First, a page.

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Do my buyers fit the inbound marketing model?

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I remember having a hard time explaining to my 80-year-old father (an all-around smart, mentally with-it guy) what I do as an inbound marketing writer. “Bond marketing?” he asked, excited like a dog waiting for someone to throw a tennis ball, thanks to his fascination with the stock market and wealth management.

I let out a lighthearted laugh, having not a clue what bond marketing is, and scanned my brain for an easy analogy for how I market my employer, protocol 80, Inc., and my client companies.

“So, you write about their products?” Dad asked, no doubt recalling decades of dealing with intrusive telemarketers, door-to-door solicitors, junk mail, and TV commercials that over time evolved into spam emails clogging his inbox and Facebook ads sprinkled between pictures of his grandkids.

I had his answer: “No, it’s marketing you don’t wanna throw away or beat the hell out of.” I left explaining SEO for another day.

Which buyers fit the inbound marketing model?

Don’t overthink it! Every buyer has a journey, whether it’s one step or 10,000.


The inbound marketing model gets them there.


For my father, when he was about my age in the 1960s, the sleazy used car lot guy and the door-to-door vacuum salesman had all the answers. They could close any sale with a smile. A sucker was born every minute.

Buyers today have overwhelming power. They’re smarter than ever; the things they don’t know live in their smartphones. The only interaction they want with a salesman is at the checkout counter -- and that’s if they even leave the house to buy something.

And no, they probably didn’t see your newspaper ad.

What do they want? They want to be educated. They’re aware they have a problem, they’re considering a solution, and they need to decide which vendor provides the best solution (if you do it right, you’ll be at the top of their mind).

It’s a trust game in today’s market. A Search Engine Land survey says 85% of consumers will read at least 10 online reviews before fully trusting a business.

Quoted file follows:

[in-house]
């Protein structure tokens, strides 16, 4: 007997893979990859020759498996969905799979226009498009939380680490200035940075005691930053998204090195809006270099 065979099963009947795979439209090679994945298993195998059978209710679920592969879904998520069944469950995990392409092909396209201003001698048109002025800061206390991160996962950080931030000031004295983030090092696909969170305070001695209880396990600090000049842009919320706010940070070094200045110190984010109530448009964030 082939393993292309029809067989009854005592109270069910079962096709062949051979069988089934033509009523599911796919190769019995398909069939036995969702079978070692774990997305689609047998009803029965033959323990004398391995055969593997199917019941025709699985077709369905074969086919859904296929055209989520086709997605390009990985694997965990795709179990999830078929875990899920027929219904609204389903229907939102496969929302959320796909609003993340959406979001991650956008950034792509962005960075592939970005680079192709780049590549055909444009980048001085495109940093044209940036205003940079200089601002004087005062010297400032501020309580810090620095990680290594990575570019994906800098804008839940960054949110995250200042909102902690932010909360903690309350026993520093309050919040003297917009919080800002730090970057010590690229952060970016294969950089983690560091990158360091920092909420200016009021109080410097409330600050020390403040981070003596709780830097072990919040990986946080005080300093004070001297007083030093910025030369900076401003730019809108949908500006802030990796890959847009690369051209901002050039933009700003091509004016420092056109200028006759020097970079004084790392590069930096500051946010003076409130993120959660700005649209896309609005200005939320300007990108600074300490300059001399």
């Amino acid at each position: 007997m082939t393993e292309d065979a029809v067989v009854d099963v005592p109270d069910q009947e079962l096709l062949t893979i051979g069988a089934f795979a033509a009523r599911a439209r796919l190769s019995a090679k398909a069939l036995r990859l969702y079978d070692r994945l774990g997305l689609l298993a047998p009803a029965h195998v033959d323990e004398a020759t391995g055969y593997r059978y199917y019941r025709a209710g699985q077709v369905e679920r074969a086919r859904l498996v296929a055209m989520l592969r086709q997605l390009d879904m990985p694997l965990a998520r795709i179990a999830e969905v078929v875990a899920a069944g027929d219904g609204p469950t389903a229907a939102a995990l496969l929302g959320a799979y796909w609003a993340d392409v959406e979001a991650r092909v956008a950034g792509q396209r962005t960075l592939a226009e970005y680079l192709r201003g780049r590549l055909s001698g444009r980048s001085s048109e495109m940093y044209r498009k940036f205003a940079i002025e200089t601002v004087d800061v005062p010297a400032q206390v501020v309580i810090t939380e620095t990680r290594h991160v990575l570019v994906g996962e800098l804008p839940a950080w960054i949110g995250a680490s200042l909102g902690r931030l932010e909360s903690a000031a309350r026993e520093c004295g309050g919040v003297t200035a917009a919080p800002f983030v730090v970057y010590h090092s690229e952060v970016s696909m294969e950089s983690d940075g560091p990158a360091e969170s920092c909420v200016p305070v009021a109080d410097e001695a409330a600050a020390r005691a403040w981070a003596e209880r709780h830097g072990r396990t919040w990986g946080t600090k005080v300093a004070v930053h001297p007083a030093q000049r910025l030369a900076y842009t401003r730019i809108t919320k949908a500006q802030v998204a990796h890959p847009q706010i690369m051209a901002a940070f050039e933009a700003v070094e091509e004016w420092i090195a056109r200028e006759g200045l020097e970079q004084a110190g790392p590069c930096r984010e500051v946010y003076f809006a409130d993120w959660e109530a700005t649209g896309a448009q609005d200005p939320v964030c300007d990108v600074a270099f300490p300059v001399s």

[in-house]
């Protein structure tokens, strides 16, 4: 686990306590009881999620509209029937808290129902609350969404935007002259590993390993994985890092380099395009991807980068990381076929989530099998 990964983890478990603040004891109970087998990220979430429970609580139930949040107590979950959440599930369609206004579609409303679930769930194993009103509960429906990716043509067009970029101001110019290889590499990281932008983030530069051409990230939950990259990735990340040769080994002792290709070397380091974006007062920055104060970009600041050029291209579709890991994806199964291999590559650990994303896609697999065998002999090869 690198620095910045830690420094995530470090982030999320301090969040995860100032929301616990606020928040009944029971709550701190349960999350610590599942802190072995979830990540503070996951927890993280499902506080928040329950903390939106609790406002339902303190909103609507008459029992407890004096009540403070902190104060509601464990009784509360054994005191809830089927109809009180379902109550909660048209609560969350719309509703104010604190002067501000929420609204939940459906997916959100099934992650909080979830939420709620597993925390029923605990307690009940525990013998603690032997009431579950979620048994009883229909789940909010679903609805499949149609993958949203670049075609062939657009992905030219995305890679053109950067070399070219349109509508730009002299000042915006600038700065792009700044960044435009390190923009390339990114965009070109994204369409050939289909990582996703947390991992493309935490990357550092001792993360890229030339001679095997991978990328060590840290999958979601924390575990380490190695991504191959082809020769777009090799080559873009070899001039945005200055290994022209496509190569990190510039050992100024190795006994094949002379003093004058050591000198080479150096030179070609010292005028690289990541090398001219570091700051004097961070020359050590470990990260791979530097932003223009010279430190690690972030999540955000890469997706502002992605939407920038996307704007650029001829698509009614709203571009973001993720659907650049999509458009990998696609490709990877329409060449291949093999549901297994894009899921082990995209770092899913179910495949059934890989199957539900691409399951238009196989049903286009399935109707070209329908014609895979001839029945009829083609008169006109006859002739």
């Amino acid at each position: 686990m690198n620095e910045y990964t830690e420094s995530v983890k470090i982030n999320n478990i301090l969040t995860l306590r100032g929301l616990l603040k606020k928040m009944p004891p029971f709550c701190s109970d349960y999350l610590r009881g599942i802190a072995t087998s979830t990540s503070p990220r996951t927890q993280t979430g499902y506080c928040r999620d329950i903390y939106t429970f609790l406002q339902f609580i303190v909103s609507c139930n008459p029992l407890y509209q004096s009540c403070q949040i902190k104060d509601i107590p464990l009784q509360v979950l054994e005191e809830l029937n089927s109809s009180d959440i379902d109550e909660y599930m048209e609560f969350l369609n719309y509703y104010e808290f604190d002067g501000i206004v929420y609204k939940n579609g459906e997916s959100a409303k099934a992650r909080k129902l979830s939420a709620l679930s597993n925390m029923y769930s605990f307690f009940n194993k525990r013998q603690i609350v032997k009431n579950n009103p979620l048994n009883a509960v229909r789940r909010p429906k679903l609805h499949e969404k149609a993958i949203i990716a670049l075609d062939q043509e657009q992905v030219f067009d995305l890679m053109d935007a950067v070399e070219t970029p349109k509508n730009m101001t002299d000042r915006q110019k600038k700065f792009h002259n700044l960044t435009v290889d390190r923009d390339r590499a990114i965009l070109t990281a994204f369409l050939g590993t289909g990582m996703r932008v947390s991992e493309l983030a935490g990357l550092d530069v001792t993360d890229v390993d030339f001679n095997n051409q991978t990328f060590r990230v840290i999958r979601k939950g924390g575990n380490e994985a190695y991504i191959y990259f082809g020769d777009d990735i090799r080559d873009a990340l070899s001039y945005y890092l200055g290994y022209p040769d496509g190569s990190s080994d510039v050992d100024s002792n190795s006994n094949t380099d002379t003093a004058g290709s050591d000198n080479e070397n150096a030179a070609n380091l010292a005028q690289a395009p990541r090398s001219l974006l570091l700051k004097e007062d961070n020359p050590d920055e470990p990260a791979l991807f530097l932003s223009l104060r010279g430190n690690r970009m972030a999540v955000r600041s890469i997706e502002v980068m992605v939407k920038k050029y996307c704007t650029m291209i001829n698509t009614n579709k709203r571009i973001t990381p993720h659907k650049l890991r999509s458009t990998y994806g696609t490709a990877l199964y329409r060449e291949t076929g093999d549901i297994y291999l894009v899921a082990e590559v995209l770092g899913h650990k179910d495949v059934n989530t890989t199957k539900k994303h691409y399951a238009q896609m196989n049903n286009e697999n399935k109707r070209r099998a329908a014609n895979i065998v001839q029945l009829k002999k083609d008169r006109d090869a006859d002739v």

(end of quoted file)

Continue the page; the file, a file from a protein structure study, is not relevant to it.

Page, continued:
Buyers are naturally suspicious -- not that that’s a bad thing. Buyer psychology makes them wary of the sales pitch because they know it’s coming; they know the seller is out to reap a benefit; they personally know they’re better than that.

Buyers also are out to save themselves more than help themselves. They hate losing more than they love winning. They don’t want to be made a fool. The more they know, the better armed they are to protect themselves.

The job of an inbound marketer is to educate:

  • Tell the buyer what he needs to know
  • Be there in the end to say why your company is awesome

(Dad was shocked most of the inbound methodology doesn’t exclusively promote the company, but informs the consumer through remarkable online content tailored to the ideal buyer.)

Are there exceptions to the inbound marketing model?

There are exceptions to almost every rule. People going from awareness to consideration to decision to buy toilet paper don’t need to read a blog about it (unless you want to … click here). You don’t need to attract, convert, close, and delight someone buying Chinese food.

But here’s a legit example: One of our clients (they’ll remain nameless here for now) has pointed out that the awareness stage for their buyer persona is just different. Their persona doesn’t so much become aware of a problem as she knows she’s screwed without a certain service. Their ideal buyer’s journey doesn’t start with a problem, but with an opportunity.

No matter how their journey starts, we’ll adjust their content accordingly.

So hold your buyers’ hand. Help them understand their needs. With inbound marketing, it’s about building a relationship.

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